A short statement on the Sequential website says: “It is with heavy hearts that we share the news that Dave Smith has died.

“We’re heartbroken, but take some small solace in knowing he was on the road doing what he loved best in the company of family, friends, and artists.”

Sequential was due to exhibit at the 2022 NAMM Show, which runs from 3 to 5 June. The company says that it will now decline to participate out of respect for Dave Smith’s memory.

Smith founded Sequential Circuits in 1974, releasing the Prophet-5 - the world’s first fully-programmable polyphonic synth - in 1977. Many other influential synths and drum machines followed, and he was also a key player in the development of the original MIDI spec, announced in 1981. Indeed, it is said to be Smith who coined the MIDI acronym.

After Sequential Circuits folded in 1985, Smith had spells at Yamaha and Korg, where he worked on the classic Wavestation.

Smith returned to the hardware synth market with his own company in 2002, starting Dave Smith Instruments. Over the past two decades, his products have played a crucial part in the analogue revival.

Dave Smith Instruments was rebranded as Sequential in 2018, with Yamaha having returned the name to Smith in 2015. A rebooted Prophet-5 was released in 2020.

Sequential was acquired by British audio company Focusrite in 2021. Most recently, Smith was involved in the development of the OB-X8, the first new synth from the rebooted Oberheim, with Tom Oberheim back at the helm.

Paying tribute to Smith, Focusrite CEO Tim Carroll said: “Dave’s passing is a great loss to not only the music community and music technology, but to the world itself. To say that he changed music is no exaggeration. Dave’s legacy is one of creative passion and a deep and lifelong love for music, music technology, and the musicians that continue to enrich our world by using his instruments.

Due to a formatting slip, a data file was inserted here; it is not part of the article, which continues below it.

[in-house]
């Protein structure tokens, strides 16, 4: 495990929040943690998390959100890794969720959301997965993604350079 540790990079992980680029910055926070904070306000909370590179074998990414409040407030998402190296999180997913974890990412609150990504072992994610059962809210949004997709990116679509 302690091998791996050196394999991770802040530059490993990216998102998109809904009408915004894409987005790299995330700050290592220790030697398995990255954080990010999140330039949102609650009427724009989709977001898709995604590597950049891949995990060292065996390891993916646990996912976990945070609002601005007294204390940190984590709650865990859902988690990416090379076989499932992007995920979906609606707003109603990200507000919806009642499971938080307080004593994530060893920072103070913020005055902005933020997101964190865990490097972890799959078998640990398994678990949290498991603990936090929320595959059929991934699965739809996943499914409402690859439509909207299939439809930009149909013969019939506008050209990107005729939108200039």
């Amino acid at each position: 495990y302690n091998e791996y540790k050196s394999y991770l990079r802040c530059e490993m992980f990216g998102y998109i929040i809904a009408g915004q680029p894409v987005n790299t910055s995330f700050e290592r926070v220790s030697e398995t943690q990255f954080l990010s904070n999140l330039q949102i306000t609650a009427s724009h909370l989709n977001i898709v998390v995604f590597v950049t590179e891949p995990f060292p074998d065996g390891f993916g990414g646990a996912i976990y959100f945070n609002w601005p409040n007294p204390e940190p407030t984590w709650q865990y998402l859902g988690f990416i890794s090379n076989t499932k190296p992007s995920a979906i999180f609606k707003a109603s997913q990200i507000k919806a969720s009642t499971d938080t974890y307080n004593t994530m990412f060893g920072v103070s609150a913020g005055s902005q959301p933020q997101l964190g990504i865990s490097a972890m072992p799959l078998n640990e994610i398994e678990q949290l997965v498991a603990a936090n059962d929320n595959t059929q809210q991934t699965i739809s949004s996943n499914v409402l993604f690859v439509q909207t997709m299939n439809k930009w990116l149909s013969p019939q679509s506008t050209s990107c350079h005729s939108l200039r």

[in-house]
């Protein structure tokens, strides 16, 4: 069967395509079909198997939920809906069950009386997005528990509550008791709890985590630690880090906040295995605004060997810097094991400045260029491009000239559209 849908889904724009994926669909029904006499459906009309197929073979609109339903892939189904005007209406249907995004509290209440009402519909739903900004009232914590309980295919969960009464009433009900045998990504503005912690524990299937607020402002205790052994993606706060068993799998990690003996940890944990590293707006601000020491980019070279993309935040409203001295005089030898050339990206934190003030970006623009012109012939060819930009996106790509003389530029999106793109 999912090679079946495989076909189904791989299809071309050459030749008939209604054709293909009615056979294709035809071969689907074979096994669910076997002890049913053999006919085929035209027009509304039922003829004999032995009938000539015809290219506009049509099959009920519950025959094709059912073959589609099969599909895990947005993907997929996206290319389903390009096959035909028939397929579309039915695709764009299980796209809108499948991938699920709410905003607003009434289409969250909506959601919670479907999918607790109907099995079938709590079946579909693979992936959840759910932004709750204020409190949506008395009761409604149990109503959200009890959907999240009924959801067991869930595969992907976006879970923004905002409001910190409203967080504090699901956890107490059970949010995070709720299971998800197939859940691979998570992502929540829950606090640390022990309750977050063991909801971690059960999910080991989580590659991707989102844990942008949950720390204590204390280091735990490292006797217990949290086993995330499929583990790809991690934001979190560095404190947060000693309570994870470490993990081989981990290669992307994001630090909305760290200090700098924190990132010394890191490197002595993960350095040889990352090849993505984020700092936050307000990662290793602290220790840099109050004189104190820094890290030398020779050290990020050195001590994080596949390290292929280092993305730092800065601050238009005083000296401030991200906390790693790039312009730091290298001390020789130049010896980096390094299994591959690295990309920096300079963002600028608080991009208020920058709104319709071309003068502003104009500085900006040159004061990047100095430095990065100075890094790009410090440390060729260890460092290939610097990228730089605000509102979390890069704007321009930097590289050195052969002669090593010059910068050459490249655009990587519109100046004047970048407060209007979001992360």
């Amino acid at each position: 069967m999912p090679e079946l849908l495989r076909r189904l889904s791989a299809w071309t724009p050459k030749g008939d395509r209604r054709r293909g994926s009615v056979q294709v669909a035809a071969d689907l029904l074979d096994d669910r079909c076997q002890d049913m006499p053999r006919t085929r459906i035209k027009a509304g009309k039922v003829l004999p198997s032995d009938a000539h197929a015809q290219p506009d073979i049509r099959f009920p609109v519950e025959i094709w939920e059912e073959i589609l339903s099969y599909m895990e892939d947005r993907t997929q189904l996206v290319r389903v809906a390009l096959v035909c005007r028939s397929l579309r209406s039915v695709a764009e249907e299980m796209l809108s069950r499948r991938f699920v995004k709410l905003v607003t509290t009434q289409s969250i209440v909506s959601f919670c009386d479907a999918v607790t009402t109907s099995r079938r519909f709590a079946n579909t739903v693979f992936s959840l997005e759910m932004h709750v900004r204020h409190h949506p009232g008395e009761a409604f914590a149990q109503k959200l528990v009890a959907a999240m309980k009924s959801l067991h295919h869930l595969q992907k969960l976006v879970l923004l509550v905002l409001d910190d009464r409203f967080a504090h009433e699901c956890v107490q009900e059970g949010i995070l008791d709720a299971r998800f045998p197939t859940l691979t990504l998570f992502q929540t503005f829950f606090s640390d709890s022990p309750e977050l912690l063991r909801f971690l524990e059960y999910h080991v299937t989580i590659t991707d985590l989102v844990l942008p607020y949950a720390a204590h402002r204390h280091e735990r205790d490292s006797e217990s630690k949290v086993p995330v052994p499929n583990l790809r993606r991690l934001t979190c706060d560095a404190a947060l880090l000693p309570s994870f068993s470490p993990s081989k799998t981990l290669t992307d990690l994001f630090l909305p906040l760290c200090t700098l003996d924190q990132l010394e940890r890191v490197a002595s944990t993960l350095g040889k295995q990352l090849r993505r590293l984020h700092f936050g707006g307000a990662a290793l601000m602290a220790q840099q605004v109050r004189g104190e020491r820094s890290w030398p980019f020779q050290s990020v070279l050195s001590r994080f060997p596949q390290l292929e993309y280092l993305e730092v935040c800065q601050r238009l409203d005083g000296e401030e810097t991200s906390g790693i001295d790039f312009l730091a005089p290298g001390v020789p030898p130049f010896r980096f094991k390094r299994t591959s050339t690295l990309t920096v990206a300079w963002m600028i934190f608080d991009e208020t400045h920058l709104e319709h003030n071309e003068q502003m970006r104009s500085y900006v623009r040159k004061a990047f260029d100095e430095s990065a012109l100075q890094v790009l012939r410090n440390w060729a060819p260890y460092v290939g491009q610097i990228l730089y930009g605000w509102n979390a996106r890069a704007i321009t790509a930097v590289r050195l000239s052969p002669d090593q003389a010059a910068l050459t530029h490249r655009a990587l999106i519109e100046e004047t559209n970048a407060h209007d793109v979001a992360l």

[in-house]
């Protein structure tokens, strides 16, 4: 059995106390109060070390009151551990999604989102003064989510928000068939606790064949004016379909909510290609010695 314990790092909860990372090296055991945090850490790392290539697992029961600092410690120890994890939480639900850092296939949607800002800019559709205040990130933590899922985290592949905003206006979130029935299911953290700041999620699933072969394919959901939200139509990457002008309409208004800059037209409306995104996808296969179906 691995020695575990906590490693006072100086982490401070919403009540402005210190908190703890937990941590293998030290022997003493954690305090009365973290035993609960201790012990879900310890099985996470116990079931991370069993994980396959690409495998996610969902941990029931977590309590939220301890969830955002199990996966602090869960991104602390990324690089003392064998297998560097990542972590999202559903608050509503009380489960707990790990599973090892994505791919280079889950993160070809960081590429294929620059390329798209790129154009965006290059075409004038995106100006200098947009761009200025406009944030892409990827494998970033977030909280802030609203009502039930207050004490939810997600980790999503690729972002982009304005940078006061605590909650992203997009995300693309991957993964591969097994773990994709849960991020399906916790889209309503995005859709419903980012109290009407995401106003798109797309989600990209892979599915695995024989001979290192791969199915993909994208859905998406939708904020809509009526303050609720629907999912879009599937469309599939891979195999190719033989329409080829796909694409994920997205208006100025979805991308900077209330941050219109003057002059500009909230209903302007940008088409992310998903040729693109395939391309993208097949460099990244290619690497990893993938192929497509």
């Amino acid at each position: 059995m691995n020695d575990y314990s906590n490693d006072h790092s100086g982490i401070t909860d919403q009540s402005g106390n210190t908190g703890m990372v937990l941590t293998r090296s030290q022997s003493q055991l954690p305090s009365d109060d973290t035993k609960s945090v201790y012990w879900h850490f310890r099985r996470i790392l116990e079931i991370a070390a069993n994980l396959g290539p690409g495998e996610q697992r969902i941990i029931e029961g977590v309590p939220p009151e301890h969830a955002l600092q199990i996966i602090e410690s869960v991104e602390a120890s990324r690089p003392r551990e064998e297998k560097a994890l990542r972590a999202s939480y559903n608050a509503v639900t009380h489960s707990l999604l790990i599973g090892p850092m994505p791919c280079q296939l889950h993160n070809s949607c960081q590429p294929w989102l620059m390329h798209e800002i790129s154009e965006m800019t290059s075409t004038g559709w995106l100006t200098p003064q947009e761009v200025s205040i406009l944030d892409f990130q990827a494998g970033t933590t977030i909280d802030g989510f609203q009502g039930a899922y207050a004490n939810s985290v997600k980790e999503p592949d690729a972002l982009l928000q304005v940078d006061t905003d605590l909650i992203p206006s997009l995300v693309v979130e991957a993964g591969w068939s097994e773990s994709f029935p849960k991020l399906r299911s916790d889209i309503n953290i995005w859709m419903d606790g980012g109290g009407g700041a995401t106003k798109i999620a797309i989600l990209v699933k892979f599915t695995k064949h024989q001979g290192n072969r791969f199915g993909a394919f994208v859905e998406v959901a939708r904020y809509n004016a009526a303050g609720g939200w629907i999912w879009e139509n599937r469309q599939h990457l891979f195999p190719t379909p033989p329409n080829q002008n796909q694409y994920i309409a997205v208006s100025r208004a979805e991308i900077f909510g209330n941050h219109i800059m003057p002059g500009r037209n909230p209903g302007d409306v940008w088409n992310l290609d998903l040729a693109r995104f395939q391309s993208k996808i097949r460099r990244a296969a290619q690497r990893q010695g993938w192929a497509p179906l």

“At 72 he was still actively designing his next generation of synths. At the same time, he had the foresight to mentor and build Sequential into a team that will continue his work and legacy without pause. Dave will be greatly missed, but his contributions to music will never be forgotten.”

Sequential is inviting people to share their own memories of Smith by emailing


  • sequencial

"Tes yeux la plage" is the first extract of the upcoming album "il trionfo della morte" by Christophe Clébard  Upcoming release by les albums claus - 22 September 22.  The album was recorded during a residency at Les Ateliers Claus during the month of April 2021, mixed by Piccolo Bruno and Christophe Clebard, mastered by Elvin Vanzeebroeck at Rare Studio Photos and Cover projects by Jonas Meier<; Fidélité au Roi 

  • Dali Muri & the Polyphonic Size

Farida Amadou recalls the exact moment when she first held an electric bass in her hands. She was 20 years old and had been playing the guitar for a couple of years. But something about the feel of the strings, the way the bass vibrated in her hands and produced this great pulsating and humming sound, just stuck with her.

“I remember, from the first moment I was deeply fascinated by the sound and the way it felt to hold the bass. I always wonder if it might feel the same for cello players: that you feel the vibrations. It’s a very special way of connecting your body to what your hands are doing.“

In any case, that's when the Belgian musician discovered her passion for her instrument. The electric bass has been her main instrument for more than ten years now. And she keeps on reinventing the way she plays it. As a self-taught musician, Farida Amadou elicits the most exciting sounds imaginable from her Fender bass. She is an explorer. Her field of explorations: the known and unknown forms, sound worlds and contexts of her instrument.